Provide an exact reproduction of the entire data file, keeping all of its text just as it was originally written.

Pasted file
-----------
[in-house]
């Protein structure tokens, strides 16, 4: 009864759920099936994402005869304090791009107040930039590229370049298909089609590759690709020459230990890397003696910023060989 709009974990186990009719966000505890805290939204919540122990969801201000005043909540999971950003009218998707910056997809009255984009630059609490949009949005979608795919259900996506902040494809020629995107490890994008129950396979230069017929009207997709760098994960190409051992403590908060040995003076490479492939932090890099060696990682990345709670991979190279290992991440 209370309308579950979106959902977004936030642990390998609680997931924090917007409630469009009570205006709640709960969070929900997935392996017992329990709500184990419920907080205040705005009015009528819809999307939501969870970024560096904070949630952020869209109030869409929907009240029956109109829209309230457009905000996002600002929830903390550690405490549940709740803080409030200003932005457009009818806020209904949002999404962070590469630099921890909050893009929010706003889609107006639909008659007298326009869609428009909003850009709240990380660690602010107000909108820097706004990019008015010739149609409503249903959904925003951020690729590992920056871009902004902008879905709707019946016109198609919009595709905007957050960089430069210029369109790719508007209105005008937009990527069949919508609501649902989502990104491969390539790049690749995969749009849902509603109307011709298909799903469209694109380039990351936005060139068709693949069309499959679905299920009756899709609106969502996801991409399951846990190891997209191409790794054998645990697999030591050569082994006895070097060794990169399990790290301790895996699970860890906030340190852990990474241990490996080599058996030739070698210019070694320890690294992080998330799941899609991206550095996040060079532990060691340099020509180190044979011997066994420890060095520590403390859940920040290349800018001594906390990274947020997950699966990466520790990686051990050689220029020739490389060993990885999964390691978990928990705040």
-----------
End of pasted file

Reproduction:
[in-house]
């Protein structure tokens, strides 16, 4: 009864759920099936994402005869304090791009107040930039590229370049298909089609590759690709020459230990890397003696910023060989 709009974990186990009719966000505890805290939204919540122990969801201000005043909540999971950003009218998707910056997809009255984009630059609490949009949005979608795919259900996506902040494809020629995107490890994008129950396979230069017929009207997709760098994960190409051992403590908060040995003076490479492939932090890099060696990682990345709670991979190279290992991440 209370309308579950979106959902977004936030642990390998609680997931924090917007409630469009009570205006709640709960969070929900997935392996017992329990709500184990419920907080205040705005009015009528819809999307939501969870970024560096904070949630952020869209109030869409929907009240029956109109829209309230457009905000996002600002929830903390550690405490549940709740803080409030200003932005457009009818806020209904949002999404962070590469630099921890909050893009929010706003889609107006639909008659007298326009869609428009909003850009709240990380660690602010107000909108820097706004990019008015010739149609409503249903959904925003951020690729590992920056871009902004902008879905709707019946016109198609919009595709905007957050960089430069210029369109790719508007209105005008937009990527069949919508609501649902989502990104491969390539790049690749995969749009849902509603109307011709298909799903469209694109380039990351936005060139068709693949069309499959679905299920009756899709609106969502996801991409399951846990190891997209191409790794054998645990697999030591050569082994006895070097060794990169399990790290301790895996699970860890906030340190852990990474241990490996080599058996030739070698210019070694320890690294992080998330799941899609991206550095996040060079532990060691340099020509180190044979011997066994420890060095520590403390859940920040290349800018001594906390990274947020997950699966990466520790990686051990050689220029020739490389060993990885999964390691978990928990705040």